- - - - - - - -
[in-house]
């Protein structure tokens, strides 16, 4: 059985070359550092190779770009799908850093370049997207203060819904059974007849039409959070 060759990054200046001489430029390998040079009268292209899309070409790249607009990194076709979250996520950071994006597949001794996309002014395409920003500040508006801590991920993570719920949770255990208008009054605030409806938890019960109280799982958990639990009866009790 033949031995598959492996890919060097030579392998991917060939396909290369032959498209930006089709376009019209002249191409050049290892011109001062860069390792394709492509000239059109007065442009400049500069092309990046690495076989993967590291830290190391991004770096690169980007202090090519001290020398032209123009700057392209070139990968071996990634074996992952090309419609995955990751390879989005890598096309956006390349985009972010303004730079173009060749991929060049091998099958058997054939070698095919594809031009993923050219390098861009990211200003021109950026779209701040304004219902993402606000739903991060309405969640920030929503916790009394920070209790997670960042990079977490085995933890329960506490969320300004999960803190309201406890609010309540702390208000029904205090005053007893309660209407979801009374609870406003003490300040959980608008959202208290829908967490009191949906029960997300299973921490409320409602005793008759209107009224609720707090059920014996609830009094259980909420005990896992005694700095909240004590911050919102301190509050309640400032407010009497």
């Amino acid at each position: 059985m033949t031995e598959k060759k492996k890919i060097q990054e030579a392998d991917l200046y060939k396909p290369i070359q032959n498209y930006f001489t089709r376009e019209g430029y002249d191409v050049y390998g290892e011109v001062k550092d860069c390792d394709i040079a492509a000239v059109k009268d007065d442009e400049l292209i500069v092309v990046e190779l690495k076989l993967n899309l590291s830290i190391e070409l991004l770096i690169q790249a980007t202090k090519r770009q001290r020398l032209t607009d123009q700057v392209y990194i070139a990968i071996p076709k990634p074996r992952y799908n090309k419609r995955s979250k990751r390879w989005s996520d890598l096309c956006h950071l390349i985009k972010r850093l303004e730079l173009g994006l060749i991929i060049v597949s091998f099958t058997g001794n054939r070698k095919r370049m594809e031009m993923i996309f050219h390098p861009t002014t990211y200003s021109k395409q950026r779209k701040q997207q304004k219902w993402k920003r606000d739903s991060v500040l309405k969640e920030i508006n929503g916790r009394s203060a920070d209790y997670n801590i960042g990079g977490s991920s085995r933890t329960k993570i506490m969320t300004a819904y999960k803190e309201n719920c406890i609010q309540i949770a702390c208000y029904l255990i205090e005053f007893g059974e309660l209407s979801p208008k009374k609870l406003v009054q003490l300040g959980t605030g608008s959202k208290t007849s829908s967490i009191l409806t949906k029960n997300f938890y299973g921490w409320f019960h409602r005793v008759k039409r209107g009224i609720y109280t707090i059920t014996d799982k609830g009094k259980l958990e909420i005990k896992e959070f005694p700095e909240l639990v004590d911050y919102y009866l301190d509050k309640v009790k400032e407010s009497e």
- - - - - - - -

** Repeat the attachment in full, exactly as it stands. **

[in-house]
């Protein structure tokens, strides 16, 4: 059985070359550092190779770009799908850093370049997207203060819904059974007849039409959070 060759990054200046001489430029390998040079009268292209899309070409790249607009990194076709979250996520950071994006597949001794996309002014395409920003500040508006801590991920993570719920949770255990208008009054605030409806938890019960109280799982958990639990009866009790 033949031995598959492996890919060097030579392998991917060939396909290369032959498209930006089709376009019209002249191409050049290892011109001062860069390792394709492509000239059109007065442009400049500069092309990046690495076989993967590291830290190391991004770096690169980007202090090519001290020398032209123009700057392209070139990968071996990634074996992952090309419609995955990751390879989005890598096309956006390349985009972010303004730079173009060749991929060049091998099958058997054939070698095919594809031009993923050219390098861009990211200003021109950026779209701040304004219902993402606000739903991060309405969640920030929503916790009394920070209790997670960042990079977490085995933890329960506490969320300004999960803190309201406890609010309540702390208000029904205090005053007893309660209407979801009374609870406003003490300040959980608008959202208290829908967490009191949906029960997300299973921490409320409602005793008759209107009224609720707090059920014996609830009094259980909420005990896992005694700095909240004590911050919102301190509050309640400032407010009497």
């Amino acid at each position: 059985m033949t031995e598959k060759k492996k890919i060097q990054e030579a392998d991917l200046y060939k396909p290369i070359q032959n498209y930006f001489t089709r376009e019209g430029y002249d191409v050049y390998g290892e011109v001062k550092d860069c390792d394709i040079a492509a000239v059109k009268d007065d442009e400049l292209i500069v092309v990046e190779l690495k076989l993967n899309l590291s830290i190391e070409l991004l770096i690169q790249a980007t202090k090519r770009q001290r020398l032209t607009d123009q700057v392209y990194i070139a990968i071996p076709k990634p074996r992952y799908n090309k419609r995955s979250k990751r390879w989005s996520d890598l096309c956006h950071l390349i985009k972010r850093l303004e730079l173009g994006l060749i991929i060049v597949s091998f099958t058997g001794n054939r070698k095919r370049m594809e031009m993923i996309f050219h390098p861009t002014t990211y200003s021109k395409q950026r779209k701040q997207q304004k219902w993402k920003r606000d739903s991060v500040l309405k969640e920030i508006n929503g916790r009394s203060a920070d209790y997670n801590i960042g990079g977490s991920s085995r933890t329960k993570i506490m969320t300004a819904y999960k803190e309201n719920c406890i609010q309540i949770a702390c208000y029904l255990i205090e005053f007893g059974e309660l209407s979801p208008k009374k609870l406003v009054q003490l300040g959980t605030g608008s959202k208290t007849s829908s967490i009191l409806t949906k029960n997300f938890y299973g921490w409320f019960h409602r005793v008759k039409r209107g009224i609720y109280t707090i059920t014996d799982k609830g009094k259980l958990e909420i005990k896992e959070f005694p700095e909240l639990v004590d911050y919102y009866l301190d509050k309640v009790k400032e407010s009497e």